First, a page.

The War of Art by Steven Pressfield is a short book on what Pressfield believes to be behind being an artist and how to work to achieve that goal. It’s split into three sections which each detail Resistance (which Pressfield describes as the force that creates fear and creative blockages), how to combat Resistance, and how to use what you have at your disposal to go beyond Resistance.
I’ll start with what I liked (because there are far more things I disliked and sometimes baulked at). It’s a straightforward read, one that is short, and its language/structure is concise. It has a matter-of-fact tone that is convincing enough if I didn’t already have a strong understanding of craft/artistry. And finally, Pressfield’s prestige gives an air of authority that some people would find appealing.
However, the thesis and supporting arguments for Pressfield’s ideas on Resistance are framed and contextualized in bad taste. The title, The War of Art, frames the idea of creation and artistry as of a way to defeat/destroy/annihilate this unknowable force he calls Resistance. Personally, I dislike this idea because it places the reader in a mindset that to become a great artist, one must have a warlike attitude. It’s a very macho-esque and toxic view on how art is made. Its tone reads as if there is a winner and a loser, a war between good and evil, and gives no nuances. The way it’s written though makes sense because of his background in religion and his time in the Marines. Neither of those identities on their own merit rejection of his word, but it’s his synthesis of sin and Angels paralleling the writer and writer’s block, which leaves a bad taste in my mouth. I don’t think art should be approached in an aggressive/combative mindset (it reminds me of the grindset tech bros and gym rats).
The first section of the book is focused on defining what Resistance is which still unsettles me. Pressfield explains that Resistance is the object that prevents us from producing art (I’m fine with that part) “…is the most toxic force on the planet.” and is itself worse than “…poverty, disease, and erectile disfunction.” (Literally what is he talking about?—and I won’t even approach the disingenuous way he groups those three ailments together). Later in the book he discusses that many times he goes about implying that even illness and cancer can be conquered (sometimes blaming companies of making up diseases, and other times describing cancer going into remission just because a woman decides to do what she loves). It’s a deceptive and icky tactic to try and give credit to the idea that it’s all about mindset and not about situation, poverty, disease, genetics, location, family, or any other factor that occurs in someone’s life. I am also deeply unconvinced of his logic when he says, “…it was easier for Hitler to start World War II than it was for him to face a blank square of canvas.” If that were the case, then wouldn’t we have millions of current day Hitlers now as well? Also, I don’t think it's mutually exclusive for a person to either be an artist or someone who creates genocide.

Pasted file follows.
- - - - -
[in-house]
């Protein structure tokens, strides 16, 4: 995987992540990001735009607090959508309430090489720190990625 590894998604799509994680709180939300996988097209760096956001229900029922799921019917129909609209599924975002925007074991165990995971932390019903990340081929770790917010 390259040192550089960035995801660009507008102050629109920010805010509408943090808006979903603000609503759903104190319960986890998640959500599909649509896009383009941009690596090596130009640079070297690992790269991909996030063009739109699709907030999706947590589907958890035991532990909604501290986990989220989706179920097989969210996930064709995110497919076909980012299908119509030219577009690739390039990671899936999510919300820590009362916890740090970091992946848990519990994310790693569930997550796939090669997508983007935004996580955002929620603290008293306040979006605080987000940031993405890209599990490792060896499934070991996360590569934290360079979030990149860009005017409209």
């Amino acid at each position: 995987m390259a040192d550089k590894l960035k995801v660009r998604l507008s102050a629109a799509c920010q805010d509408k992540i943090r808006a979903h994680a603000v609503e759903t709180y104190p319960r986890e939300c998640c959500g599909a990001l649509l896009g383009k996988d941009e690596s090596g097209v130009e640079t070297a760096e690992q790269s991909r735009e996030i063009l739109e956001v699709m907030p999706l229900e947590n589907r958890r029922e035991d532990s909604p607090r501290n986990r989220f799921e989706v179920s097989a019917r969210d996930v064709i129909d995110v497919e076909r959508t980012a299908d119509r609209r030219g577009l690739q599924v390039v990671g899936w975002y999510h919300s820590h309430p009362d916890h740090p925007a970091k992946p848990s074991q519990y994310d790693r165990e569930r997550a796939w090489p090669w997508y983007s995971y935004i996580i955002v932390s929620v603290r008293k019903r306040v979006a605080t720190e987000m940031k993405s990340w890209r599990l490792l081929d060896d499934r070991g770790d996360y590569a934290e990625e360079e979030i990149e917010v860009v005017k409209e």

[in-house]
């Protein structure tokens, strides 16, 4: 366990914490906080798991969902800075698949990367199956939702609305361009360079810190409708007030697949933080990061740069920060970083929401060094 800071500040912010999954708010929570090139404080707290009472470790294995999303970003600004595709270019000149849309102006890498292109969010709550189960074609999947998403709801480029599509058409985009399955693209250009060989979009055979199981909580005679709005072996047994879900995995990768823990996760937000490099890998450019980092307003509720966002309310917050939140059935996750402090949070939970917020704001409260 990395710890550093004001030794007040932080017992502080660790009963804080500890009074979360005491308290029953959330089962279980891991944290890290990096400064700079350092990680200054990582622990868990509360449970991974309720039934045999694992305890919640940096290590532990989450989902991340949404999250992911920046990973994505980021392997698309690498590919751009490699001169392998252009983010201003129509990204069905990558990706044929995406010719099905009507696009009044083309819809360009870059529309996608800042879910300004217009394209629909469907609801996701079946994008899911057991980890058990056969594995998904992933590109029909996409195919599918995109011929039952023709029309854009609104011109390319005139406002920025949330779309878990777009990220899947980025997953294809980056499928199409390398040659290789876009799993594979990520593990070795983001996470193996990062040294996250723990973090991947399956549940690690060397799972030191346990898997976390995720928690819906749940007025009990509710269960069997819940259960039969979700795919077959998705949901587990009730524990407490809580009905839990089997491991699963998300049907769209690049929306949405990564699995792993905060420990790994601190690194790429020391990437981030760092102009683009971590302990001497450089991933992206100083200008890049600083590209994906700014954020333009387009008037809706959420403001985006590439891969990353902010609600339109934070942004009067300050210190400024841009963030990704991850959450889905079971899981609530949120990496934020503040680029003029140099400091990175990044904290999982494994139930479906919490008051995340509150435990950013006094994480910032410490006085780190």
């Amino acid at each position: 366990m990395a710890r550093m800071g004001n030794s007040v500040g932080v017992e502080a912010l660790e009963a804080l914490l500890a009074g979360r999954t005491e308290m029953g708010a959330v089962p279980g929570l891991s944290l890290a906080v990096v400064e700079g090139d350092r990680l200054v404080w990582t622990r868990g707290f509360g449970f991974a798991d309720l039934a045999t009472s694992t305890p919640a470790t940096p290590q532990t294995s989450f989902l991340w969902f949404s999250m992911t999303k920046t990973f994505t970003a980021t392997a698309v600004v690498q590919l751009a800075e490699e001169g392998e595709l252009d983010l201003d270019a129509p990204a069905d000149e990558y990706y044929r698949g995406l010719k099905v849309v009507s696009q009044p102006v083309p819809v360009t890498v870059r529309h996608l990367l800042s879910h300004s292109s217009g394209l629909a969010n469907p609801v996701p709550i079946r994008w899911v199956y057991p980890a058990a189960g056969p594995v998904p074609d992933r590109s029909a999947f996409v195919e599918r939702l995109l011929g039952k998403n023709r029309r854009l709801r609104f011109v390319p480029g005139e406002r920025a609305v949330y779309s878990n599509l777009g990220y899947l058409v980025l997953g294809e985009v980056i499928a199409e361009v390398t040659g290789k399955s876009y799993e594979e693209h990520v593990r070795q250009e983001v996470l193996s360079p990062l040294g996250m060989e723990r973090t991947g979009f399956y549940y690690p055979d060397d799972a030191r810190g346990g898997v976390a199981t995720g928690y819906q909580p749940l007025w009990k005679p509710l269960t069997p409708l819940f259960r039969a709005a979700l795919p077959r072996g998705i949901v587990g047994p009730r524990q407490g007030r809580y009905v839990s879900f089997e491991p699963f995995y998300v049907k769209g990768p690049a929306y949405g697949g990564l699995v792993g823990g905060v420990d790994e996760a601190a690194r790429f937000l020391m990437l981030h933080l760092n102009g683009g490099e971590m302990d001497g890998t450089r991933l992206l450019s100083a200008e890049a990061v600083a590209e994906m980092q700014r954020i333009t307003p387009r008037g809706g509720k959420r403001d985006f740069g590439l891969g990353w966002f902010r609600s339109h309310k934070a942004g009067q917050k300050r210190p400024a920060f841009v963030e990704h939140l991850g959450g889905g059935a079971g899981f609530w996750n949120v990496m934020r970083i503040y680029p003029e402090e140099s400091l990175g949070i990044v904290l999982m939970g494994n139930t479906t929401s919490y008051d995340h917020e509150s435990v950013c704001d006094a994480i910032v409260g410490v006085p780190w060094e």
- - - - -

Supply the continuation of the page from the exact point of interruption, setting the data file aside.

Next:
The latter half of the book is written is a way to seem deep—to compel the reader to be an artist—and what is stopping them is Resistance and themselves. It’s the same thing that generic inspirational speakers and rat-tail Shia LaBeouf would say, which is to just do it. There’s discussion of Muses and God giving the gift of being creative, but at that point in the book I already knew it wasn’t worth putting weight behind Pressfield’s words. The one redeeming quality of the book is that it’s so short I don’t have to spend any more time thinking about his nonsense.
Final Rating: 1/5
Maxwell Suzuki is a writer, poet, and photographer based in Los Angeles.